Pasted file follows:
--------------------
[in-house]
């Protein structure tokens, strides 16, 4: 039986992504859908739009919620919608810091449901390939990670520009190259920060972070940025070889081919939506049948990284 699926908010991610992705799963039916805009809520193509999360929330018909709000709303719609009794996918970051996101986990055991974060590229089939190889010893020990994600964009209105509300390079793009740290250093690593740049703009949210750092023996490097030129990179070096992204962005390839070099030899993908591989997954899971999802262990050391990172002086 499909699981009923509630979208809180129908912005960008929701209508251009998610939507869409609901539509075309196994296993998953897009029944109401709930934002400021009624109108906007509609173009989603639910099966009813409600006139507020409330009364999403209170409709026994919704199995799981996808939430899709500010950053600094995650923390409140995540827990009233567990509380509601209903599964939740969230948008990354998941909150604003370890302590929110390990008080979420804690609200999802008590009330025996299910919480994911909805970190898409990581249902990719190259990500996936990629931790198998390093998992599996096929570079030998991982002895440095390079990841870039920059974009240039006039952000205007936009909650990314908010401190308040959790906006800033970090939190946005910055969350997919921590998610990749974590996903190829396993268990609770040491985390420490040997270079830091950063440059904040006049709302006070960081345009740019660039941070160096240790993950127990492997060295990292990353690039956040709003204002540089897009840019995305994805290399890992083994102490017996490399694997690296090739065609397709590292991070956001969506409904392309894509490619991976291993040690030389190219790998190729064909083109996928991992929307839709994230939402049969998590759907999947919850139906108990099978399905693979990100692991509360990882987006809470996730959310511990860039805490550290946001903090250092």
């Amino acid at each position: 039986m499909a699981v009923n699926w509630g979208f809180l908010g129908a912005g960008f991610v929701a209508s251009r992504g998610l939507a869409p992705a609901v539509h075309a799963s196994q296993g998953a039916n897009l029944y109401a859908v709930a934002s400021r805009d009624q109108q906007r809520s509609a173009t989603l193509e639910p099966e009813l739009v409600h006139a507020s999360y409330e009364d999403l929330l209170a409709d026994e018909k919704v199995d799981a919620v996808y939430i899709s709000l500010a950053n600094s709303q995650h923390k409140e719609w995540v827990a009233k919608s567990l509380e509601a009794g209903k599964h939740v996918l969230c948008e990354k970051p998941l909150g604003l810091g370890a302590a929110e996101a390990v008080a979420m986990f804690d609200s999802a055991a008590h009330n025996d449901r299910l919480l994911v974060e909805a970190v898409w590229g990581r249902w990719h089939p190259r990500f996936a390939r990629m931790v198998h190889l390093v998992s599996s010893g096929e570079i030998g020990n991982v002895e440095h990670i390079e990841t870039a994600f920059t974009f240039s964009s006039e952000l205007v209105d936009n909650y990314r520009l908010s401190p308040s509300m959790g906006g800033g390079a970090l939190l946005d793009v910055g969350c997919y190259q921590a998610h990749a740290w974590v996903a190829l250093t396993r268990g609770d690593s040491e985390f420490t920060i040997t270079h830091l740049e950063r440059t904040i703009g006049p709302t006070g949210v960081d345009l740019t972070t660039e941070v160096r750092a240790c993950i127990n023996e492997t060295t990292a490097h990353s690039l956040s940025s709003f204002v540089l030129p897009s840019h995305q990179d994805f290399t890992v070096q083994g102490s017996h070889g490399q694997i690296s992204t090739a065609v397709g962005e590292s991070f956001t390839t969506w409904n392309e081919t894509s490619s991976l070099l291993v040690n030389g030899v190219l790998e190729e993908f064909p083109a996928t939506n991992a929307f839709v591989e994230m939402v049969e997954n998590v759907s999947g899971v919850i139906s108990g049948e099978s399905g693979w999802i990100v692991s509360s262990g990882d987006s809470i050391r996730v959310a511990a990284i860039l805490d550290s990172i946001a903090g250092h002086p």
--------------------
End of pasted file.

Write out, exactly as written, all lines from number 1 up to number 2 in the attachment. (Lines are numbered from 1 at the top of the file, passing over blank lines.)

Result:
[in-house]
């Protein structure tokens, strides 16, 4: 039986992504859908739009919620919608810091449901390939990670520009190259920060972070940025070889081919939506049948990284 699926908010991610992705799963039916805009809520193509999360929330018909709000709303719609009794996918970051996101986990055991974060590229089939190889010893020990994600964009209105509300390079793009740290250093690593740049703009949210750092023996490097030129990179070096992204962005390839070099030899993908591989997954899971999802262990050391990172002086 499909699981009923509630979208809180129908912005960008929701209508251009998610939507869409609901539509075309196994296993998953897009029944109401709930934002400021009624109108906007509609173009989603639910099966009813409600006139507020409330009364999403209170409709026994919704199995799981996808939430899709500010950053600094995650923390409140995540827990009233567990509380509601209903599964939740969230948008990354998941909150604003370890302590929110390990008080979420804690609200999802008590009330025996299910919480994911909805970190898409990581249902990719190259990500996936990629931790198998390093998992599996096929570079030998991982002895440095390079990841870039920059974009240039006039952000205007936009909650990314908010401190308040959790906006800033970090939190946005910055969350997919921590998610990749974590996903190829396993268990609770040491985390420490040997270079830091950063440059904040006049709302006070960081345009740019660039941070160096240790993950127990492997060295990292990353690039956040709003204002540089897009840019995305994805290399890992083994102490017996490399694997690296090739065609397709590292991070956001969506409904392309894509490619991976291993040690030389190219790998190729064909083109996928991992929307839709994230939402049969998590759907999947919850139906108990099978399905693979990100692991509360990882987006809470996730959310511990860039805490550290946001903090250092």